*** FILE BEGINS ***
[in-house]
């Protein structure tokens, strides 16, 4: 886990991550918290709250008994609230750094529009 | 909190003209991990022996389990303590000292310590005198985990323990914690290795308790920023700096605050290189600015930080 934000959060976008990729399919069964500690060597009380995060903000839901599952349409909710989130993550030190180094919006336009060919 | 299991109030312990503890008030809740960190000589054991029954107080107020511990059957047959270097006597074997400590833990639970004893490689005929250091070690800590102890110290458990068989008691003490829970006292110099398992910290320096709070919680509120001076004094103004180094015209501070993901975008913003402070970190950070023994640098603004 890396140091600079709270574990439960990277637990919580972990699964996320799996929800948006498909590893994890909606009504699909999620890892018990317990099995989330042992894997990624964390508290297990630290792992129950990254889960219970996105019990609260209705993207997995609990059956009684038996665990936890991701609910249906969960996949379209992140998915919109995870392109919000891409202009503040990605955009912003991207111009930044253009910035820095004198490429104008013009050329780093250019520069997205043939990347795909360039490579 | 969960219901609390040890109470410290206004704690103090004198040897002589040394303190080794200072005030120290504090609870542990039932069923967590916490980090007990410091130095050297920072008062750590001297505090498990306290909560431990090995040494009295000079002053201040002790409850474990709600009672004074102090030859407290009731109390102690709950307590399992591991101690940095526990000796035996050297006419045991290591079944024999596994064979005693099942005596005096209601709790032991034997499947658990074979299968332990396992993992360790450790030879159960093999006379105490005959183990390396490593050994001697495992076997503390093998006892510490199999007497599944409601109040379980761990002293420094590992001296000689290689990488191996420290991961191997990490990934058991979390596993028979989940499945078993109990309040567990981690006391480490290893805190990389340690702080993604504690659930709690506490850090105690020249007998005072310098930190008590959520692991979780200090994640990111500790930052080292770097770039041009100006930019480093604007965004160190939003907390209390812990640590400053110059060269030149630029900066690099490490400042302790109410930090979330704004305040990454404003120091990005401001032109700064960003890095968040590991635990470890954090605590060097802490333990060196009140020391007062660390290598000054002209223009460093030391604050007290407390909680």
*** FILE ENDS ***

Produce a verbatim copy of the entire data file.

[in-house]
């Protein structure tokens, strides 16, 4: 886990991550918290709250008994609230750094529009 | 909190003209991990022996389990303590000292310590005198985990323990914690290795308790920023700096605050290189600015930080 934000959060976008990729399919069964500690060597009380995060903000839901599952349409909710989130993550030190180094919006336009060919 | 299991109030312990503890008030809740960190000589054991029954107080107020511990059957047959270097006597074997400590833990639970004893490689005929250091070690800590102890110290458990068989008691003490829970006292110099398992910290320096709070919680509120001076004094103004180094015209501070993901975008913003402070970190950070023994640098603004 890396140091600079709270574990439960990277637990919580972990699964996320799996929800948006498909590893994890909606009504699909999620890892018990317990099995989330042992894997990624964390508290297990630290792992129950990254889960219970996105019990609260209705993207997995609990059956009684038996665990936890991701609910249906969960996949379209992140998915919109995870392109919000891409202009503040990605955009912003991207111009930044253009910035820095004198490429104008013009050329780093250019520069997205043939990347795909360039490579 | 969960219901609390040890109470410290206004704690103090004198040897002589040394303190080794200072005030120290504090609870542990039932069923967590916490980090007990410091130095050297920072008062750590001297505090498990306290909560431990090995040494009295000079002053201040002790409850474990709600009672004074102090030859407290009731109390102690709950307590399992591991101690940095526990000796035996050297006419045991290591079944024999596994064979005693099942005596005096209601709790032991034997499947658990074979299968332990396992993992360790450790030879159960093999006379105490005959183990390396490593050994001697495992076997503390093998006892510490199999007497599944409601109040379980761990002293420094590992001296000689290689990488191996420290991961191997990490990934058991979390596993028979989940499945078993109990309040567990981690006391480490290893805190990389340690702080993604504690659930709690506490850090105690020249007998005072310098930190008590959520692991979780200090994640990111500790930052080292770097770039041009100006930019480093604007965004160190939003907390209390812990640590400053110059060269030149630029900066690099490490400042302790109410930090979330704004305040990454404003120091990005401001032109700064960003890095968040590991635990470890954090605590060097802490333990060196009140020391007062660390290598000054002209223009460093030391604050007290407390909680």